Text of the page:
What are you providing employees in exchange for their time and service? The answer many managers and supervisors probably would give is “a regular paycheck; insurance.” Unfortunately, most employees probably would give the same answer. Managers who want more from employees should consider what more they are doing (or should be doing) for employees, every day.
Managers and supervisors should view their roles as providing value to employees above and beyond monetary compensation. In many ways, a supervisor is a coach whose function is to get employees in optimal SHAPE to benefit the company and themselves. A good supervisor builds the following in each employee:
Skills: job skills are a true source of economic value and personal pride
Habits: good working habits allow employees to succeed in their current roles and beyond
Attributes: a healthy culture can help each employee develop valuable character traits
Purpose: a strong sense of mission is the foundation of accomplishment
Energy: constructive motivation provides intangible benefits on and off the job
With the right mindset, any supervisor can significantly improve employee engagement without necessarily increasing costs for the company. There are many ways to accomplish this, but it should start with a mindset of mutual exchange: “Ask not (only) what your employees can do for you, ask what you can do for your employees.Read More
The U.S. Equal Employment Opportunity Commission (“EEOC”) recently issued guidance regarding protections for pregnant employees under federal law. The guidance, published on the EEOC’s website and linked below, states that some temporary impairments arising out of pregnancy can be considered “disabilities” under the Americans With Disabilities Act (“ADA”) which employers must reasonably accommodate.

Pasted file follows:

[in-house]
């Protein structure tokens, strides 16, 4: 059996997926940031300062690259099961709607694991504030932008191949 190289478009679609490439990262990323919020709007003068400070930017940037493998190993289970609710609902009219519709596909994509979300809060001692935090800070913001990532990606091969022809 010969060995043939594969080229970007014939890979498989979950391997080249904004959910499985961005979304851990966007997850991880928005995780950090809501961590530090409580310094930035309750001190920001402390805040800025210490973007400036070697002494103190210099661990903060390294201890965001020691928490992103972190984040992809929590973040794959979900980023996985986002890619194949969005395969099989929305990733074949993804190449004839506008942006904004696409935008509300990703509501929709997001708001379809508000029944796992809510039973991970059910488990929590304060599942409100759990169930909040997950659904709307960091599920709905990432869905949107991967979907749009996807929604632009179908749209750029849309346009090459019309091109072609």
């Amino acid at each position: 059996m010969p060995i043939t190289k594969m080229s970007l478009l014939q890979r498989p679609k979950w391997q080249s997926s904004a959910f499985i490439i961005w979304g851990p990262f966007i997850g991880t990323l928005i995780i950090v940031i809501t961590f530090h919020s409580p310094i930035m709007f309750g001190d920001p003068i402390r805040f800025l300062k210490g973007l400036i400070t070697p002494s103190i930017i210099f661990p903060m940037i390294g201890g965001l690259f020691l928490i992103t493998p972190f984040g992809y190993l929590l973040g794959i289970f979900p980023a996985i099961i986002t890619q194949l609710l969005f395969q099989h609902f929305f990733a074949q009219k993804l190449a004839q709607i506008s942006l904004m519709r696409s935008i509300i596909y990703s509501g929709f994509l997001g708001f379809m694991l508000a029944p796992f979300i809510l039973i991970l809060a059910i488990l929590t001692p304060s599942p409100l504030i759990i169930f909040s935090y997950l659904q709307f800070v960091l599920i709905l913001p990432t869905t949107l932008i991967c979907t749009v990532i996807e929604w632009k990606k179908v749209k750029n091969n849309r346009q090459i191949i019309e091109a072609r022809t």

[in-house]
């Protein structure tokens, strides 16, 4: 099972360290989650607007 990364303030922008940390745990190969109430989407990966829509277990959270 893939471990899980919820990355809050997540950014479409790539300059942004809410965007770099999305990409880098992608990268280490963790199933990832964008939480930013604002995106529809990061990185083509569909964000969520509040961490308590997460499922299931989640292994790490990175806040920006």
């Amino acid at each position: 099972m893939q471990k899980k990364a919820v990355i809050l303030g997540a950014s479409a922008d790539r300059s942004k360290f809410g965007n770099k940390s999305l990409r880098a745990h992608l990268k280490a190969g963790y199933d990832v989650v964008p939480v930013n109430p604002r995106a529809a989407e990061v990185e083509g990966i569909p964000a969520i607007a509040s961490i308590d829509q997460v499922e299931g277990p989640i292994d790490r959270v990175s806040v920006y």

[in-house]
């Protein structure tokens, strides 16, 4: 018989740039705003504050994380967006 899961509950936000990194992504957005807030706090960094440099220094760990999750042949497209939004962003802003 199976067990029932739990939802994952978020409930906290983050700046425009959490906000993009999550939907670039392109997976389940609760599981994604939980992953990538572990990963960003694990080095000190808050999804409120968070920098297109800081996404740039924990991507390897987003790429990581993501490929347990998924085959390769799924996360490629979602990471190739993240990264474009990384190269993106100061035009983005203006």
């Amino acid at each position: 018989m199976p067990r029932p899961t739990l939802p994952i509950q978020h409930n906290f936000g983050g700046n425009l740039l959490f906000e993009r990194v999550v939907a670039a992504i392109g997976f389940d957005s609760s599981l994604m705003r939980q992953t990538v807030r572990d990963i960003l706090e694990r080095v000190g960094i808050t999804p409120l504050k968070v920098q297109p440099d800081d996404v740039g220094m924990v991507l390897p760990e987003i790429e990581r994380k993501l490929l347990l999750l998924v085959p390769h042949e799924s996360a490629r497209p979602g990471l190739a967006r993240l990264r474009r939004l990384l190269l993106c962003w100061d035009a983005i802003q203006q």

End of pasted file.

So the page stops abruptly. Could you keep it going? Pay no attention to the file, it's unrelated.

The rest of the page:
The guidance also states that an employer’s failure to reasonably accommodate a pregnancy-related impairment could be a violation of the Pregnancy Discrimination Act (“PDA”), which is incorporated within Title VII of the Civil Rights Act (“Title VII”), to the extent the employer accommodates employees with similar limitations that are not pregnancy-related.
The EEOC’s guidance notes that pregnancy itself is not a disability covered by the ADA, but that impairments arising out of pregnancy are not necessarily excluded from coverage. The threshold inquiry is whether the impairment substantially limits a major life activity (such as standing, sitting, walking, lifting, etc.) or bodily functions or organs. However, in keeping with the mandate of the ADA Amendments Act of 2008, the EEOC’s guidance urges employers to focus on reasonable accommodations rather than on whether the impairment or condition might not be covered. Examples of reasonable accommodations listed by the guidance range from allowing the employee to take more frequent breaks, to keep a water bottle handy, or to use a stool, to temporarily reassigning the employee or altering the way the job is performed.
Of course, employers must be wary of imposing job restrictions on pregnant employees—in the absence of a request—if such restrictions could limit job opportunities. Title VII and the PDA have been interpreted to prohibit an employer from excluding an employee from a job or assignment based on pregnancy, even if the action is intended to protect the employee or her unborn child.
The timing of the EEOC’s guidance is somewhat controversial, in light of the fact that the U.S. Supreme Court recently agreed to hear a case that could decide the extent to which an employer must accommodate a pregnant employee. Nevertheless, the guidance signals clearly that the EEOC intends to make pregnancy-related job decisions a priority in its enforcement of Title VII, the PDA, and the ADA. As a result, employers should exercise caution and consult qualified employment law counsel on decisions involving pregnant employees.
The full Guidance is available here.Read More